Apple can share this data from locked iDevices with police


In its recently revised Legal Process Guidelines, Apple outlines what data it can extract from your locked iPhone or iPad in the event law enforcement has a subpoena for that information. While the document is meant for law enforcement entities, we thought you’d like to know what information on your device might be legally accessible by the government.

Let’s start with what Apple cannot share with the police, even if they wanted to, due mainly to technical limitations:

  • Deleted content from iCloud, including emails
  • Find My iPhone tracking data except user-initiated requests to locate or lock devices.
  • Emails
  • iMessage history
  • Calendar entries
  • Non-Apple app data
  • Passwords

The main reason Apple can’t tell the police every place you’ve ever been by utilizing Find My iPhone is because Apple does not keep those records. Your phone doesn’t, either. Likewise, iMessages are encrypted end-to-end, meaning only the intended recipients can access the data in a way that is usable. Third-party apps could probably be accessed in some cases, but it is too hit or miss for Apple to make any promises or waste any time trying to figure it out.

The following things are fair game if law enforcement shows up at Apple’s Cupertino headquarters with a subpoena:

  • SMS text messages
  • Photos
  • Videos
  • Audio recordings
  • Call history
  • Information regarding location and timing of any Find My iPhone activity
  • All iCloud content
  • Device and iTunes Store registration information
  • Apple Retail and Online Store transactions
  • Apple Retail Store surveillance footage

Note that some of this data requires no actual device at all and can be accessed with an applicable search warrant.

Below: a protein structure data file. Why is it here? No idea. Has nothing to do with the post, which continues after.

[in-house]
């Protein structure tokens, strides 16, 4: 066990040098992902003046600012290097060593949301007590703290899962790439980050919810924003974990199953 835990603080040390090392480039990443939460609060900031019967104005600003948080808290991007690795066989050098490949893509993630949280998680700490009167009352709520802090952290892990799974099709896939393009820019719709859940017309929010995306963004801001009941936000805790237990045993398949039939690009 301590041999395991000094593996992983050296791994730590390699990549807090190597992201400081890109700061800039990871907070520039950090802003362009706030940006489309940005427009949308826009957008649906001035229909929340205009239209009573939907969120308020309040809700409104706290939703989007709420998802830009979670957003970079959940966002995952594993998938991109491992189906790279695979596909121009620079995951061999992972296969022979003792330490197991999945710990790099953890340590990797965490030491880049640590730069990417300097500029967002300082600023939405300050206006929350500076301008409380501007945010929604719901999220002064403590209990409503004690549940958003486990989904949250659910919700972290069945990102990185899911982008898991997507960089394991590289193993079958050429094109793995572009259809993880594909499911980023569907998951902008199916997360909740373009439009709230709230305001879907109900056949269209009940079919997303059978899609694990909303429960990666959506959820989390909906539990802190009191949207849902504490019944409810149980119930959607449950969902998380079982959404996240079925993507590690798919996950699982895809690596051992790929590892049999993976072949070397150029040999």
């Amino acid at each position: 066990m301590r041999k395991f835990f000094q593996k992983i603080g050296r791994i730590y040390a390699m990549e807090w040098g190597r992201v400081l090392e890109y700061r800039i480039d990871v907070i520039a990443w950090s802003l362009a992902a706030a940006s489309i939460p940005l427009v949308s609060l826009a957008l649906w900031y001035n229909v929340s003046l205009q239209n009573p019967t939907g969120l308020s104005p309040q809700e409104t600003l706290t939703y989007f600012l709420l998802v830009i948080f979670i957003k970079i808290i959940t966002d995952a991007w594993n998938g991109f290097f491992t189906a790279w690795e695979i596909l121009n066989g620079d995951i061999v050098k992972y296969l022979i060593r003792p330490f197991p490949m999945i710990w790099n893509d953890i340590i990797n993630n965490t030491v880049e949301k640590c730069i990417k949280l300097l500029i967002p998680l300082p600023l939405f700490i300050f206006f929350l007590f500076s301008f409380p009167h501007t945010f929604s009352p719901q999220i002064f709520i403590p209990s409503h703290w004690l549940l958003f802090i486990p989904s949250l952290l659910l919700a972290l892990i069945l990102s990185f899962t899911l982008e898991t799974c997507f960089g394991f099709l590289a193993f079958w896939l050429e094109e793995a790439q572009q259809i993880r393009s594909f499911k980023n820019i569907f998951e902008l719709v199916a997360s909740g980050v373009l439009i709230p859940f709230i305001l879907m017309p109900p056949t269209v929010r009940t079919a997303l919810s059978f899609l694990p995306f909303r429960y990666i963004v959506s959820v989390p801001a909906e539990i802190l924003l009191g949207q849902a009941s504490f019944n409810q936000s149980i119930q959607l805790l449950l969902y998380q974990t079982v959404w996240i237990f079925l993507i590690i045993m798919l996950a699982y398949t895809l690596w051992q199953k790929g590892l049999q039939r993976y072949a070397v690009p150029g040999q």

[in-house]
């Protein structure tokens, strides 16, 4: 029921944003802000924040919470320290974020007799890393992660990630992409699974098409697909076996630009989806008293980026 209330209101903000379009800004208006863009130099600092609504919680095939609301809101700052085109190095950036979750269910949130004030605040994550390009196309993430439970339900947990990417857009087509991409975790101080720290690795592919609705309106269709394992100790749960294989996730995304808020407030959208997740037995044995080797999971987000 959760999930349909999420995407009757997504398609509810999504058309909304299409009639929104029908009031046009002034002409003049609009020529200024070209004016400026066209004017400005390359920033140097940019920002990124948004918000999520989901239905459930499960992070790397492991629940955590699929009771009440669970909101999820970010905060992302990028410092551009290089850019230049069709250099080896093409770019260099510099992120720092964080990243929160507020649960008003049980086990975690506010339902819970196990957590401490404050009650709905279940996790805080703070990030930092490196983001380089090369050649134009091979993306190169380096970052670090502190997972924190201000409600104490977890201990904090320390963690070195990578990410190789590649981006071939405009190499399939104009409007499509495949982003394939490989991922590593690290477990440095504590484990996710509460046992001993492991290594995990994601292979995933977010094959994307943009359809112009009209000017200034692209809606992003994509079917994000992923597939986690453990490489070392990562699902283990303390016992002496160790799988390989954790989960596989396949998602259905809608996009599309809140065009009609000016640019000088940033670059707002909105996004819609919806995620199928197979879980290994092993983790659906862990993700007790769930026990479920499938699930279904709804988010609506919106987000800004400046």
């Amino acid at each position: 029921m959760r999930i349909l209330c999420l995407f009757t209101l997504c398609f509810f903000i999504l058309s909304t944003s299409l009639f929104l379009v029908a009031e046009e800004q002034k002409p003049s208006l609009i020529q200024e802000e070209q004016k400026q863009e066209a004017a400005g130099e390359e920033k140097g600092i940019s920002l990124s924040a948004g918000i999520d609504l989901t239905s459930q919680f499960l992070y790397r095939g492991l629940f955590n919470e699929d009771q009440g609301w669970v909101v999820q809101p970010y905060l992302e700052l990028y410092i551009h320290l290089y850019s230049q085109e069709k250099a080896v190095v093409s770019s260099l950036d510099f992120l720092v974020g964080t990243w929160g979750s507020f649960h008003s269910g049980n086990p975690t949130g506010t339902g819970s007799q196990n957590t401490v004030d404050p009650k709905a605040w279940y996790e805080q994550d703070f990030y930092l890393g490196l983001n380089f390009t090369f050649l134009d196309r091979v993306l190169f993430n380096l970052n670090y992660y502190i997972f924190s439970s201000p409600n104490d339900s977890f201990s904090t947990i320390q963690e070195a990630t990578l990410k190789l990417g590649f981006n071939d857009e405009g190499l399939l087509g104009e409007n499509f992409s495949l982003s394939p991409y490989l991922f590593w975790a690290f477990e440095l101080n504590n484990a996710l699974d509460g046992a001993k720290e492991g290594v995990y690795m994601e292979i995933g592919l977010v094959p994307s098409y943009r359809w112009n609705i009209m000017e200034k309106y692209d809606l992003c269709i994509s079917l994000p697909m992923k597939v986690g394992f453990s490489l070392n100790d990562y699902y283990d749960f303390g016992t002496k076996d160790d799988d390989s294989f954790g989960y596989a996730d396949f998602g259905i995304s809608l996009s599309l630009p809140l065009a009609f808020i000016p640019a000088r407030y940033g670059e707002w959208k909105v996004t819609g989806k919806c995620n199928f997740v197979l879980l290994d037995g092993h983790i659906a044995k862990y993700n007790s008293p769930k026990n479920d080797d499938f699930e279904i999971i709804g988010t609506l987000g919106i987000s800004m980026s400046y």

While the amount of data that is potentially accessible is fairly discomforting, Apple does at least employ a fairly rigorous process to prevent fraud. None of these requests are processed electronically; no amount of technological innovation can make Apple trust court orders sent over the Internet.

If you want the user’s data, you must bring your court order or equivalent document, the device(s) in question, and an external hard drive with FireWire connection to take that data home. I am especially appreciative that Apple tests law enforcement’s commitment by making them buy an external drive that uses Apple’s arcane FireWire connection rather than USB or even their new, inexplicably proprietary not widely implemented Thunderbolt.

In certain cases, Apple allows law enforcement to complete the process using physical mail.

Unfortunately, the closed nature of iOS makes it difficult to recommend replacement apps or measures you can take to protect yourself from data seizure. The best course of action is to keep sensitive data off the cloud and, perhaps, off your iPhone or iPad entirely. Email and iMessage communications are secure, however, which is a good thing.

 

Tags: Apple IPad IPhone Popular Privacy Technology

  • Mike

    Thunderbolt isn’t proprietary there buddy. There’s a handful of PCs that use it, and it was co-developed with Intel.

    • http://www.gettingthingstech.com Jacob Long

      Fair enough. Seems de facto proprietary given implementation of PCs vs Mac, but that could change.